"You can't be serious" A stocky boy with over-gelled blonde hair objected, slamming his hand down on the button controlling his clock.

Dylan barely considered his opponent's move before adjusting his bishop. "Why not?" he asked, tapping the timer.

"Because they're losers," a red-headed girl two tables down called out.

"Pay attention to your own game Jodi," the junior retorted, not looking up as he slid the black rook forward. "Check."

"She's not wrong though," he added gently, hazel eyes probing as his freshman opponent placed a white knight in between the king and his friend's rook before pressing the button. "I mean," he moved his own knight over and hit the clock. "I know you don't want to be at home—"

"Tim!" Dylan hissed, dark brown eyes flitting toward the others. He sighed, sliding a hand through his dark shaggy mane and pushing his bishop diagonally, calmly stating, "Checkmate."

Tim stared incredulously at the board for a moment before sighing and tipping his king to its side. "Man, you're good."

The two watched some of the other games finishing, then joined everyone in cleaning up the room that served as headquarters for William McKinley High School's Chess Club .

"Seriously, though Dyl," Tim repeated. "The permanent loser label isn't worth avoiding your house another couple hours after school."

Dylan shrugged but said nothing, and his leg gave a dull throb as he absent-mindedly rubbed the bruise. He hadn't told anyone about the extent of the problems at home, but Tim had met his father once (sober, thank god), and so he at least knew the guy was a mess, and could sympathize with his friend's desire to be anywhere else.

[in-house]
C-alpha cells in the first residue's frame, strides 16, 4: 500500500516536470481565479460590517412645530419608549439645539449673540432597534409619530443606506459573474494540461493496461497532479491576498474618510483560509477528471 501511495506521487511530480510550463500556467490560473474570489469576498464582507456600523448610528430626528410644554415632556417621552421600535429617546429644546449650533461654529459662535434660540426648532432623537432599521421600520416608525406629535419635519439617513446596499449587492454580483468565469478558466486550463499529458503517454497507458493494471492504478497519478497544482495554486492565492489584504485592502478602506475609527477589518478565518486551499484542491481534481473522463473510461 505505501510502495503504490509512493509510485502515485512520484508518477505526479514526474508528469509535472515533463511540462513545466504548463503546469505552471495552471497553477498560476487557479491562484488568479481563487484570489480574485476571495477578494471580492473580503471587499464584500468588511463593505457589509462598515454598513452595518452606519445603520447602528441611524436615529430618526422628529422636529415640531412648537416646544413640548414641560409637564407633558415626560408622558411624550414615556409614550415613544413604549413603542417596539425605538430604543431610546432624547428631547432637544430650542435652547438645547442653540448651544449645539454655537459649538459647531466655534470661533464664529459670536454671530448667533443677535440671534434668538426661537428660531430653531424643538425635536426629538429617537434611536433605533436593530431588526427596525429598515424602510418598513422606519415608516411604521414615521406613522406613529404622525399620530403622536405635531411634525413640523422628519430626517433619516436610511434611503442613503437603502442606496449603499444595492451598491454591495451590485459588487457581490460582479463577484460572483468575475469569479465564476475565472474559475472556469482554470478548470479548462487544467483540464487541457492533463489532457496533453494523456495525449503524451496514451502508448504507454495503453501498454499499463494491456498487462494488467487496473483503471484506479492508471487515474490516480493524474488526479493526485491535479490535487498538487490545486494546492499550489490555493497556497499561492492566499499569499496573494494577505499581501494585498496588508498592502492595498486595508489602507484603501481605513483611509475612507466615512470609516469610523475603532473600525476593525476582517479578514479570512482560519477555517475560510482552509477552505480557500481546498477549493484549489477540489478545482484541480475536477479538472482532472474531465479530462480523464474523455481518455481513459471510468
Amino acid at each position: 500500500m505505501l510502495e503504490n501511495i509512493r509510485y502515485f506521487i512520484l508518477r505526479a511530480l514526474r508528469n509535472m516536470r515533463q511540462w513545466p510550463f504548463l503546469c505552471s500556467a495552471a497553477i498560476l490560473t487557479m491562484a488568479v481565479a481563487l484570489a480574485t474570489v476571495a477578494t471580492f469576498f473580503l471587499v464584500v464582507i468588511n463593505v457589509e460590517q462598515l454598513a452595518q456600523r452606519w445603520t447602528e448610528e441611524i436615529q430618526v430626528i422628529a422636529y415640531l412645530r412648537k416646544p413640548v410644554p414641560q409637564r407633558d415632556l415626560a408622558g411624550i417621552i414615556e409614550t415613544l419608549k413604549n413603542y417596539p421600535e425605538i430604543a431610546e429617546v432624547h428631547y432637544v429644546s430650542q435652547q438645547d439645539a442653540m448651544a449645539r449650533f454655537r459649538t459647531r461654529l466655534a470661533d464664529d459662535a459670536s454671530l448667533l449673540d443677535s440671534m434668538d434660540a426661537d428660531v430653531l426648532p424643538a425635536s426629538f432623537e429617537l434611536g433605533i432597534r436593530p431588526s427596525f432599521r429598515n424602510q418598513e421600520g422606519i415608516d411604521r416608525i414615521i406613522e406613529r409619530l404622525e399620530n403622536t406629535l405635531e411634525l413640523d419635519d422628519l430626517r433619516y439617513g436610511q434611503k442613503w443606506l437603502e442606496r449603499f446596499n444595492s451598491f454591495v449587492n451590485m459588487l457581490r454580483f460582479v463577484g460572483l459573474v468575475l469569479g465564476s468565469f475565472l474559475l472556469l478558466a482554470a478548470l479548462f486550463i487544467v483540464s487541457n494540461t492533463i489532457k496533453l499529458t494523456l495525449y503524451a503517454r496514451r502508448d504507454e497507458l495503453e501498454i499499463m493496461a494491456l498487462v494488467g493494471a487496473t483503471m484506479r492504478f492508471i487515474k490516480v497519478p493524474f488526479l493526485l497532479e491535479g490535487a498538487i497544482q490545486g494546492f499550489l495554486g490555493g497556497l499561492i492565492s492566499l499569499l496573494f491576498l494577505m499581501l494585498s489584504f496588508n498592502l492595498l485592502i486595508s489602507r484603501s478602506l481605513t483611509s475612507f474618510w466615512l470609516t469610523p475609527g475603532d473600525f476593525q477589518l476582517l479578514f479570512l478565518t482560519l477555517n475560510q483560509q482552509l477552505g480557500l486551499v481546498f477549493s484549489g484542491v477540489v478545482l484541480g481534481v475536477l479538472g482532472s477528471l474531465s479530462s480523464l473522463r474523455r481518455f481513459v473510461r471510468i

"You need a ride?" the thickset boy asked, pulling his backpack over his shoulders and holding up a jingling set of keys. "Dad loaned me the Camry."

"Nah," the taller boy answered. His father was gone until Saturday again, so his brothers would be fine by themselves for a while, and Dylan just wanted to have some time to himself. "I think I'm going to hole up here for a little longer: maybe find some music."

Tim groaned, but didn't push: experience had taught him that his friend wasn't often swayed.

As Dylan watched his friend drive off, he sighed and contemplated his life.

Last Sunday Night:

"Dylan, where are you?" a gruff voice asked from the other room, and Dylan sighed as his heart wrenched at his father's tear-soaked slurring.

"I'm in here, Dad," he told the man, and listened as the voice sniffled. "Are you okay?"

"Yeah—yeah," Mark Jamieson choked out, voice wavering. "I mean, I don't know…I just…I hate this Dyl."

Dylan sighed quietly. Though his father was easier to deal with when he was a sad drunk, he never stayed that way long, so the boy was always hesitant to try to comfort him. "I know Dad," he said finally. "I miss her too."

"I can't do this Dyl," his father continued, progressing into full-fledged sobs. "I don't know how. Damn it Penny!"

The freshman watched as the table lamp crashed against the wall, and a string of curses started echoing through the house. Unfortunately, the noise drew the attention of Mitchell, who, judging by the duffel in his hand, had just gotten home from a friend's house.

"What are you staring at?" the drunken man screamed, lunging at the terrified 10-year old.

"Hey! Back off!" Dylan shouted, grabbing the older man's arm and twisting it so they faced each other. "It's not his fault that you're a loud pathetic mess! No wonder she died!"

He hated shouting things like that, but he knew they'd get quick results: his father's fury was immediately redirected, his brother snuck up the stairs, and the shaggy brunette fended off the man as best he could, managing to limit his injuries to a black eye and some bruises along his leg.

It was hard: Dylan had promised himself on his mother's grave that he'd take care of his family when she'd died. When he was twelve, after Aunt Laney had to move to Boston for her job and the Social Services people threatened to take he and his brothers away from his father, he'd realized his dad wasn't going to get better, that it was going to come down to him. So he kept his brother's active and friendly, securing their popularity enough with kids and parents that when his father came home from his routes along the Corn Belt on the weekends that they'd have somewhere else to be. He kept everyone clean and polite, and managed to get a debit card to his dad's account so he could have the money to take care of everything.